This is a guest post by FOTM reader Glenn47, a U.S. military spouse.
For several years now, we have had the privilege of living in the center of all branches of the military.
We have had as many as 6 different people living in each of the houses surrounding ours. Some for only 6 months, others for years.
We have gotten close to several. Others choose to remain isolated from all surrounding neighbors; some never have company or participate in anything community-wise. I think this has something to do with their wanting to avoid the hurt of eventual separation from new friends.
But there are others who embrace the experience and participate in everything. Usually those with children are active.
Many are singles, who now can live in single housing away from base. Many are loners who seem to come and go in the night on assignments. Many work covert operations and have short stints away. Many we gave fond nicknames to, according to their lifestyle.
Their pride was very evident, but fading over the years. Many have been deployed more than 4 times, creating a hardship on relationships.
Several of us became very close and celebrated different occasions together. We had weekly cook outs and sat around camp fires and shared stories late into the night. We enjoyed watching them develop over time.
But we also watched many, whose pride and enthusiasm waiver and fade. Knowing they are forbidden to complain or say anything, we watched many become quiet.
There was one neighbor who worked as a recruiter with plans to work for several more years. The limitations being putting on them and I think the fear of enlisting recruits whom he feared would not be treated properly or protected finally got to him, and he suddenly retired early. They saw a war, hard won in Iraq, which the administration handed back to the enemy. Many lost friends.
But the greatest blow was God being taken from them. For many, He was their only friend and comfort when so far away and in combat. They saw God taken from the Air Force logo. They saw “So Help Me God” removed from swear-in Oaths. There was talk of Bibles being taken out of military hotels. They saw Chaplins being forbidden from doing their jobs and in some areas, to even pray. While the Air Force was forced to celebrate a Muslim holiday.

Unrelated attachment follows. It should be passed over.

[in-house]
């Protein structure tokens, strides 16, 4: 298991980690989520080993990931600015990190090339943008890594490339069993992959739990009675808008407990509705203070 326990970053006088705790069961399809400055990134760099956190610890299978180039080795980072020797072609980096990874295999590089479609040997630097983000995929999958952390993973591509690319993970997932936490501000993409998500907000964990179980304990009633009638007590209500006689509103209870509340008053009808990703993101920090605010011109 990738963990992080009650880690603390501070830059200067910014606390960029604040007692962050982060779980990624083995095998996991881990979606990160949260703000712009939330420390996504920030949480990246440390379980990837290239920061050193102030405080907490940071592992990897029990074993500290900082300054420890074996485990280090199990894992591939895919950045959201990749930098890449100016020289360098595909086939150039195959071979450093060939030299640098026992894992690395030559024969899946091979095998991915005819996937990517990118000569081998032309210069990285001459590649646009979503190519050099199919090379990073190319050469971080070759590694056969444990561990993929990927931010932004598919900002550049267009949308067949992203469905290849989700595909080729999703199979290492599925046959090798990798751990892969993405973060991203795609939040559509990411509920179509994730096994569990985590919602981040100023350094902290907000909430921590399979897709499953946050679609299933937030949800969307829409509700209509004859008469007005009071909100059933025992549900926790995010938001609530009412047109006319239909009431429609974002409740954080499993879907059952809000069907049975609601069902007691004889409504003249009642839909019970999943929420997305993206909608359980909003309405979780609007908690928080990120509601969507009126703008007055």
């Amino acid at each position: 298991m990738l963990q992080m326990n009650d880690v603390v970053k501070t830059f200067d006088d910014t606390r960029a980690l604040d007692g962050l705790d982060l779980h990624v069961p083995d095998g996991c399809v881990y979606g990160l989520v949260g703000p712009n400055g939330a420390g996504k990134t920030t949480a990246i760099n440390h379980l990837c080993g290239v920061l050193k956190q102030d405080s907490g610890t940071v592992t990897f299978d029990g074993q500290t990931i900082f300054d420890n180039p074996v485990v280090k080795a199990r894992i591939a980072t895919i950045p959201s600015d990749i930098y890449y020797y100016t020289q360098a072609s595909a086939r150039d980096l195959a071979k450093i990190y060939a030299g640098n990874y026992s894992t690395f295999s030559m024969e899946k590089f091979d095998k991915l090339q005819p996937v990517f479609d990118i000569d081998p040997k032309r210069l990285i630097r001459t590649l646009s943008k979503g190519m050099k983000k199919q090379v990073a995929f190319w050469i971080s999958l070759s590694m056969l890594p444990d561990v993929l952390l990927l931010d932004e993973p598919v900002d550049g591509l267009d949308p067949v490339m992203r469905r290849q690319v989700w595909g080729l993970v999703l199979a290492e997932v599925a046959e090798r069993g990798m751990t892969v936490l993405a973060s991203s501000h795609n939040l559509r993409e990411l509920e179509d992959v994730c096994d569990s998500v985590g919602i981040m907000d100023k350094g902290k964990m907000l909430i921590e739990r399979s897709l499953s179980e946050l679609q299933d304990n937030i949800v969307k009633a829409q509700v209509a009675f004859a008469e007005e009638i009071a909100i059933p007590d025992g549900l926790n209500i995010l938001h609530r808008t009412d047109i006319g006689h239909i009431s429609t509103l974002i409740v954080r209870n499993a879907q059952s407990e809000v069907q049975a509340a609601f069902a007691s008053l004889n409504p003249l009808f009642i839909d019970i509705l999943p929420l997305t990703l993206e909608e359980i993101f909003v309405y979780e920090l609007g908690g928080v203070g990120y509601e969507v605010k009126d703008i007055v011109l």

They saw the best of the best military officers being purged, and those under them being forced out shortly before retirement.
We had one neighbor, X, who loved talking politics. X would come and sit for long periods with us and ask thousands of questions. His father, a Christian, was born in the Middle East. Fearing for their lives, his family finally escaped to Egypt, from where he eventually made his way to the U.S. and worked hard to become a citizen. He married and they started a family, with great success.
X and his father have long discussions about the Middle East — on the fear and sadness of what is happening there. X had spent a few years in Iraq working on a big project. He told me they were making great progress and that the stores and markets were all open and people were enjoying life with the women free to come and go in the streets shopping. Our military felt good about their accomplishments. X was devastated about the reversal of their success. He would get tears in his eyes talking about it.
X knows well and cherishes the sacrifices his father had made, fleeing from the Middle East, making a home and family in America. X said, “I have never thought of myself as anything but a Christian.” He does not like the current president and feels the military was betrayed. He knew Marines in Afghanistan were told to lay down their arms when entering the area where then-defense secretary Leon Panetta was going to speak (in March 2012). X also knew of the Camp Chapman Attack of 2009, when the location of a CIA base near the Afghanistan-Pakistan border was leaked, resulting in a jihadist attack that took the lives of 6 CIA officers and contractors.
X moved away a few months ago and I often wonder how his next step in life is going….